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Beatty park dedicated after years of planning

BEATTY—The dedication of the Robert A. and Florence Revert Park in Beatty marked the culmination of many years of dreaming, planning, and construction.

On Veterans Day, approximately 100 people gathered at the park, sometimes referred to as the Beatty Town Square, for the event.

The idea of creating the park sprang from the desire of Beatty residents to have something to replace the town Christmas tree, which was cut down back in 1985. From this developed the idea of having not just a Christmas tree, but something that would also be an attractive welcoming spot for visitors to Beatty.

Planning on the park began in 2005, and landscape architectural designs were commissioned. The land was acquired in 2009.

Revert family member Elaine Richardson and her husband Brad donated a portion of the land, and the rest was purchased by the town. Utilities were installed and the Christmas tree, the town clock, and a donation plaque were installed. Much work remained to be done.

The Beatty Town Advisory Board held numerous meetings gathering community input on the design. A Nevada State Parks grant was eventually secured to help with the cost.

One of the features of the new park is a veterans’ memorial wall. The plaque on the wall reads, “This Beatty memorial wall is dedicated to all veterans, past, present and future, who have and will give the ultimate sacrifice while serving our country. For this, the town of Beatty and its citizens are forever indebted.”

A kiosk in the park features photos and the following short biographical sketch of Robert A. and Florence Revert:

“Bob (Robert) Revert, a member of one of Nevada’s oldest families, was a World War II veteran, a Nye County deputy sheriff (later captain at the Nevada Test Site), businessman, politician, and mining buff. He served in the Nevada State Assembly from 1952-1963, and as speaker pro temp during his last session.

“He was chairman of Roads and Transportation and instrumental in getting the road paved between Pahrump and Las Vegas, as well as protecting the Big Dunes in Amargosa. He worked to allow small counties to get more money from gambling revenues and brought the actual exchange to Beatty to allow private homes to have phones.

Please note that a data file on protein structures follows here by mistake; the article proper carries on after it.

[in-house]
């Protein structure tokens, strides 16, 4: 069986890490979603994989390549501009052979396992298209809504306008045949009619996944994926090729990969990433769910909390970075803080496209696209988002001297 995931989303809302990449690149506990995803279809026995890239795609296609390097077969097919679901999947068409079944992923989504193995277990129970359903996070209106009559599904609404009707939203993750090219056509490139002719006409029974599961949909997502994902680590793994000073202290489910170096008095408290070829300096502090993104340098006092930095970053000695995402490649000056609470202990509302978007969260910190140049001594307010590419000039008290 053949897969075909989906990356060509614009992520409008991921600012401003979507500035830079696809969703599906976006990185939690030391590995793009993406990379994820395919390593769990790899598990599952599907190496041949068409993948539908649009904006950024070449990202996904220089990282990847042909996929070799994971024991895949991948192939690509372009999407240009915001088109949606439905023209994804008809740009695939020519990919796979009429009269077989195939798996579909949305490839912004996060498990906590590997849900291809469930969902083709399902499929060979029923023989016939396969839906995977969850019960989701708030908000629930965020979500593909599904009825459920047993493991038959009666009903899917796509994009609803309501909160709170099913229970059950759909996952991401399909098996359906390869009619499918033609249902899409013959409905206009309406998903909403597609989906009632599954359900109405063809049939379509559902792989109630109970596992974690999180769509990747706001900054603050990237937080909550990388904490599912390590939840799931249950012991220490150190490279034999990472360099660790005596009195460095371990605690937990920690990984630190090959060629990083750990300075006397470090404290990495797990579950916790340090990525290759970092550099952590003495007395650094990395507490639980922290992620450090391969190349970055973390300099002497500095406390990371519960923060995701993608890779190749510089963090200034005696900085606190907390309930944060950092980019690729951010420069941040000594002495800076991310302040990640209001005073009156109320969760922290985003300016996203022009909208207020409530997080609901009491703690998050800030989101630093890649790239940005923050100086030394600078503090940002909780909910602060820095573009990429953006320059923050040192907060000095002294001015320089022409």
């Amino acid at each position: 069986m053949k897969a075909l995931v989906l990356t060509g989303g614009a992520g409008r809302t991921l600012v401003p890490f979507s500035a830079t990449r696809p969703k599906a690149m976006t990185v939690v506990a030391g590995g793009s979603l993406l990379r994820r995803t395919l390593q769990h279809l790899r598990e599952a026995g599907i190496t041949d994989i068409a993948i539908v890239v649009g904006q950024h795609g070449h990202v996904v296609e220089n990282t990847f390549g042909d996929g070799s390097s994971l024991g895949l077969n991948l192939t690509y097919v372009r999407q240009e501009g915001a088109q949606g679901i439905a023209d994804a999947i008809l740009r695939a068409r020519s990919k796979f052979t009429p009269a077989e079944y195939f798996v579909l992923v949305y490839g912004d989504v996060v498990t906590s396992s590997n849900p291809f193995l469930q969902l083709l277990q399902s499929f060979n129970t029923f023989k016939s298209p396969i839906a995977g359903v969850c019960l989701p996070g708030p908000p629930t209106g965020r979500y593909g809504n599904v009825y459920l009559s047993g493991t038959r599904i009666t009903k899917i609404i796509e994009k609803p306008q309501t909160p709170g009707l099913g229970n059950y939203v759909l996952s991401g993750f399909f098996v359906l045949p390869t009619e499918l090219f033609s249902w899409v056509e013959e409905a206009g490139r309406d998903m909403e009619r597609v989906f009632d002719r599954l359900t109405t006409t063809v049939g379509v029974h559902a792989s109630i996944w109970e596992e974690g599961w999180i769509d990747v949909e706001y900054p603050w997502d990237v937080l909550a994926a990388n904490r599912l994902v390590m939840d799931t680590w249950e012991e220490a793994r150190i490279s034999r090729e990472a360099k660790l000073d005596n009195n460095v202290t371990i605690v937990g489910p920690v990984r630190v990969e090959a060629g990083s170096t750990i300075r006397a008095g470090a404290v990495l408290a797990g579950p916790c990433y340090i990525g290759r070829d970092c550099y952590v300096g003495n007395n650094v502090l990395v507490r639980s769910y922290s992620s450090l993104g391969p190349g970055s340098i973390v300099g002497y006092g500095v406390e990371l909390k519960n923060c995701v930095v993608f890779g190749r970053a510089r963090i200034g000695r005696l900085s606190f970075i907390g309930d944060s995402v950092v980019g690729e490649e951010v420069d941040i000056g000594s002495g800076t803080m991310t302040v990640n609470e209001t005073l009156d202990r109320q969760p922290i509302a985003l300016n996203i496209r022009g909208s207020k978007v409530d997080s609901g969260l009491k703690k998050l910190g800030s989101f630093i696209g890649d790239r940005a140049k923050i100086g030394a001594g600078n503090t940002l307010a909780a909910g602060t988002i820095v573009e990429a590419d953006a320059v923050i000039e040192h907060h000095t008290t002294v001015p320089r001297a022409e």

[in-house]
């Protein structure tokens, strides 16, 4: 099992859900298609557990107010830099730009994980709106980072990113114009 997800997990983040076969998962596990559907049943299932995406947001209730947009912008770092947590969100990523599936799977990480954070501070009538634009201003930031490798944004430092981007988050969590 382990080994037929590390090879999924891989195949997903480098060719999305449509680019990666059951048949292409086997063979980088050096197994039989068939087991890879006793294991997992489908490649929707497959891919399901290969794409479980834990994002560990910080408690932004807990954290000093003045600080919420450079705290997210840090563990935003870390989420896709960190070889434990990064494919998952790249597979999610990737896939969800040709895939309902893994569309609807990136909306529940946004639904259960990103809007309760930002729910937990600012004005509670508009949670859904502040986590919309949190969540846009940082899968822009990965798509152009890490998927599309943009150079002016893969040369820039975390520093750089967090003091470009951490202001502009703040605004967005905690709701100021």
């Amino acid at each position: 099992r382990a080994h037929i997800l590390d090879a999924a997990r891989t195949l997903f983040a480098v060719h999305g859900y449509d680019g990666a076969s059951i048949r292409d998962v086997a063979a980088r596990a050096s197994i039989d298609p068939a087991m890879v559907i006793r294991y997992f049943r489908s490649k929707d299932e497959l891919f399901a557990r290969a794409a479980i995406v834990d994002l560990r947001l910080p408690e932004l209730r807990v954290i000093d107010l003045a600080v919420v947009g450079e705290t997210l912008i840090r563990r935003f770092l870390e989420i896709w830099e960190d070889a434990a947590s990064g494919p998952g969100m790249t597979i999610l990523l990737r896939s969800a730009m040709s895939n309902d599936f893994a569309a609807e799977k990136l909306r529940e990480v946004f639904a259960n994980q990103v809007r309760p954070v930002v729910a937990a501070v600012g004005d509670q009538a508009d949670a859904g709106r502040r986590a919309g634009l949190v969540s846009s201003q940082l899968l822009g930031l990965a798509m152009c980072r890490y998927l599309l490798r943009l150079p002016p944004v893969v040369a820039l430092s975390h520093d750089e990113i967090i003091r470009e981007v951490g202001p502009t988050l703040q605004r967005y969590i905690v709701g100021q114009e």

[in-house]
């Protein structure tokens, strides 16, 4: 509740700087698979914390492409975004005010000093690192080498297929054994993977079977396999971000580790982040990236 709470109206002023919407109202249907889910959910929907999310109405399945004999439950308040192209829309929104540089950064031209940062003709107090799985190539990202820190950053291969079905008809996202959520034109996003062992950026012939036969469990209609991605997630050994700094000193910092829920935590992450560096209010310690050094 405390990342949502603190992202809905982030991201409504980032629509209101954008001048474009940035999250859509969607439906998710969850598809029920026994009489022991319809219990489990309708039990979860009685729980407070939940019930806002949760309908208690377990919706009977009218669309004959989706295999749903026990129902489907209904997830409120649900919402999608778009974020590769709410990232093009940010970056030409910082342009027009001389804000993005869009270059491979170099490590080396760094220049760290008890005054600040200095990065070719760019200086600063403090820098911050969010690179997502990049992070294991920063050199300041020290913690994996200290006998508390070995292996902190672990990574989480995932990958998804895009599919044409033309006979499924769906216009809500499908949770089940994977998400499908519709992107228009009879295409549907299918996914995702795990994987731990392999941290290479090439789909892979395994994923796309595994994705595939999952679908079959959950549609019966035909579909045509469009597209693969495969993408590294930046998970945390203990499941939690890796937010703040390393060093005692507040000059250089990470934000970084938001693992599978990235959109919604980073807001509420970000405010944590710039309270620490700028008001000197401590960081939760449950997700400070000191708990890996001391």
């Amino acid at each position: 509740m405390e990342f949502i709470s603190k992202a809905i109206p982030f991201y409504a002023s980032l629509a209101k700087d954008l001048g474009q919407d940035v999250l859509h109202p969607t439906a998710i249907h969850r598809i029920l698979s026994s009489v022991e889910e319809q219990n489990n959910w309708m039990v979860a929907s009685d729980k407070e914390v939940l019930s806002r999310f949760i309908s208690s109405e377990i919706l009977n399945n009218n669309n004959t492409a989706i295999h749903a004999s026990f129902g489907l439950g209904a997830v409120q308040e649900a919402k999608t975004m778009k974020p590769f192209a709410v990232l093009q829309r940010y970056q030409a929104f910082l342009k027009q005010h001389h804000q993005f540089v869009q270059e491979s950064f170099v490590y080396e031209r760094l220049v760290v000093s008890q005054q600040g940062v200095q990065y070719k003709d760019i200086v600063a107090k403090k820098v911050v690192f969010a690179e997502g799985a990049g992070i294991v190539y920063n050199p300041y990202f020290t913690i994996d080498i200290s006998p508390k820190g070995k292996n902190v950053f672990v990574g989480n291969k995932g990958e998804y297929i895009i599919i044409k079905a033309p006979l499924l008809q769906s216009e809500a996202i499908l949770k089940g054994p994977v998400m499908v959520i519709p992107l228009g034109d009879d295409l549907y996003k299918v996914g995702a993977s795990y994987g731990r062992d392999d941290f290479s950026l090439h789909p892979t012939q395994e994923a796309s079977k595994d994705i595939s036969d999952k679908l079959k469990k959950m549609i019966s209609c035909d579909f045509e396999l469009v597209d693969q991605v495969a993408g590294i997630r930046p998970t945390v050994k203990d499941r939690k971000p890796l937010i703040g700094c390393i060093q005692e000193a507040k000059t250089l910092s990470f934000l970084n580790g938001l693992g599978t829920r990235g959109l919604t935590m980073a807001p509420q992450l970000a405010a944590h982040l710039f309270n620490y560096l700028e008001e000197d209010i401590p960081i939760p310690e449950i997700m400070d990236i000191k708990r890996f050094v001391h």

“He later joined with Judge William P. Beko in an effort to get tax money paid by contractors at the Test Site to go to Nye County for new schools to be built. Always interested in mining, he sold his claims to Bond Gold, which brought a modern-day mining boom to Beatty.”

“Marrying the former Florence Perchetti, of Tonopah, at the end of World War II, together they were lifelong advocates for the town of Beatty. Florence started the first Brownie Scout program in Beatty as well as serving as a member of the Beatty Improvement Board. She was active in Eastern Star. She would join or help any organization that would benefit the people of Beatty. The two were known to go out of their way for friends and strangers alike, often paying others’ hospital bills or doctor visits. They would allow travelers a room to stay in their own home if motels were full and it was late at night. They donated to all causes. Never did they expect any payment or thanks for what they had done.”

Richard Stephens is a freelance reporter living in Beatty.

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